Towards Final Status
Final Status Negotiations
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1 - Final Status in the Oslo Accords
2 - Rationale for Two-Phased Plan
3 - The Situation Today
4 - Proposals

4 - Proposals

Despite this moribund atmosphere, the final status negotiations are an immediate reality. Not only has the May 1996 start date for the negotiations passed, but the deadline of May 1999 to conclude agreements on these issue is growing closer.

Some analysts, including high-ranking Israeli, Palestinian and American officials, remain optimistic that with a resumption of serious negotiations and further confidence-building measures from both sides, concluding the final status negotiations is possible. Others believe that sincerity and confidence-building measures will not be enough to bridge the great divide between Israel and the Palestinians on these issues, which remain fundamentally unresolvable. Instead of attempting to move on to final status negotiations, they argue, interested parties should focus on improving the status quo.

There are, however, a number of proposals for propelling the final status talks forward, and for setting guidelines for a final status agreement. While the details of the final status agreement await intense negotiations, these proposals remain the most discussed blueprints of how that agreement may indeed unfold.

Accelerated Final Status: In April 1997, aides to Prime Minister Benjamin Netanyahu floated the proposal of the abandonment of the incremental Oslo process, and a move to immediate, or "accelerated," final status negotiations. As envisioned at that time, Israel and the Palestinians would sequester themselves for intensive talks (patterned after Camp David), with a six-month deadline for the conclusion of an agreement. If no agreement was reached at the six-month point, the parties would resume a process of incremental negotiations and agreements.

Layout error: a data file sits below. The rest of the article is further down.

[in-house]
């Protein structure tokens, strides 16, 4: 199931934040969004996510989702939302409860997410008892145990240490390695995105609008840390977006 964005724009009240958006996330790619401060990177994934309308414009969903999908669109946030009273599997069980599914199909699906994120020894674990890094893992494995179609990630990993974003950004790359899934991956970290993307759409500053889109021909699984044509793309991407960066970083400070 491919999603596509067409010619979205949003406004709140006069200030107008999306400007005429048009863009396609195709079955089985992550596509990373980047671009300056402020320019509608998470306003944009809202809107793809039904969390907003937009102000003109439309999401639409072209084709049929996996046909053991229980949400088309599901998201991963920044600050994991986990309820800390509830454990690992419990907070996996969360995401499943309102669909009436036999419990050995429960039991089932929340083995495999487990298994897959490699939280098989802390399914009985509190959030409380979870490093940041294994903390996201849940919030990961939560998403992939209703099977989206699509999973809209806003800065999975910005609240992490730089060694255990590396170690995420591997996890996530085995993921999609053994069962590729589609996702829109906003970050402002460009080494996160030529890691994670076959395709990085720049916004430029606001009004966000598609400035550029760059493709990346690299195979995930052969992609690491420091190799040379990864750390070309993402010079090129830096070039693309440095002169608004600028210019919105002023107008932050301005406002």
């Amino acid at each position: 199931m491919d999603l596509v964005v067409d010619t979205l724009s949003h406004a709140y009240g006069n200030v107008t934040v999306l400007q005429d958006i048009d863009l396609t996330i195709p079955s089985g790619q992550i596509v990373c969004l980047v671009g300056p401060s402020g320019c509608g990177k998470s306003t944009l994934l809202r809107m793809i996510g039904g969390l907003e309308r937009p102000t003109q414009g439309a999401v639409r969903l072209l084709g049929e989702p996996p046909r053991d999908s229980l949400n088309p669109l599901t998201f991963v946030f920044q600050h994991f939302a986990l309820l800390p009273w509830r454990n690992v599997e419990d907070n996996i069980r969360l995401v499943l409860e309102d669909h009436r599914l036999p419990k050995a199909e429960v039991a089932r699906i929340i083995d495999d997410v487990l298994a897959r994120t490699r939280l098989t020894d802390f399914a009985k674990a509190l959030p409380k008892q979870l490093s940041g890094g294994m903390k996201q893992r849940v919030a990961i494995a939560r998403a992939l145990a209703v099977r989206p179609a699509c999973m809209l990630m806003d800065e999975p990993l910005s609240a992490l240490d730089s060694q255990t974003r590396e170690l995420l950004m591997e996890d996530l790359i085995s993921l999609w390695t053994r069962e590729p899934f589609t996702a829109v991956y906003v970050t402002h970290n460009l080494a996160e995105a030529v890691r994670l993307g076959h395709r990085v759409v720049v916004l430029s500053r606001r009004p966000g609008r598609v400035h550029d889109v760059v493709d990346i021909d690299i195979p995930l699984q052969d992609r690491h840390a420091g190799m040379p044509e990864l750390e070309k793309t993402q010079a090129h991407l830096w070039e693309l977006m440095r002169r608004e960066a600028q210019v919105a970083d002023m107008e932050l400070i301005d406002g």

If pursued, such a proposal will clearly alter the modus operandi of the negotiating parties. Rather than jockeying for position in Jerusalem and the West Bank over the next two-plus years, Israelis and Palestinians would present their claims based on the current status quo. Thus, the final status of Jerusalem would be negotiated now, preempting complaints by Israel that the Palestinian Authority is creating a new infrastructure in the city, or by the Palestinians that Israel is seeking to build new neighborhoods. Of obvious benefit to Israel is that the final borders will be determined while Israel still has a significant presence in the West Bank, instead of following the scheduled further redeployments when Israel will only retain full control over Israeli settlements and military areas. For the Palestinians the benefit is the commitment to resolve these ultimate issues, presumably including the establishment of a formal Palestinian entity in parts of the West Bank and Gaza, from a government they believe is stalling the process.

At the time, Palestinians rejected the proposal outright, labeling it a public relations ploy by Netanyahu. Others questioned the viability of the proposal, and how Israel and the Palestinians could overcome the entrenched suspicion and deal with the issues that will most require courage, trust and concessions.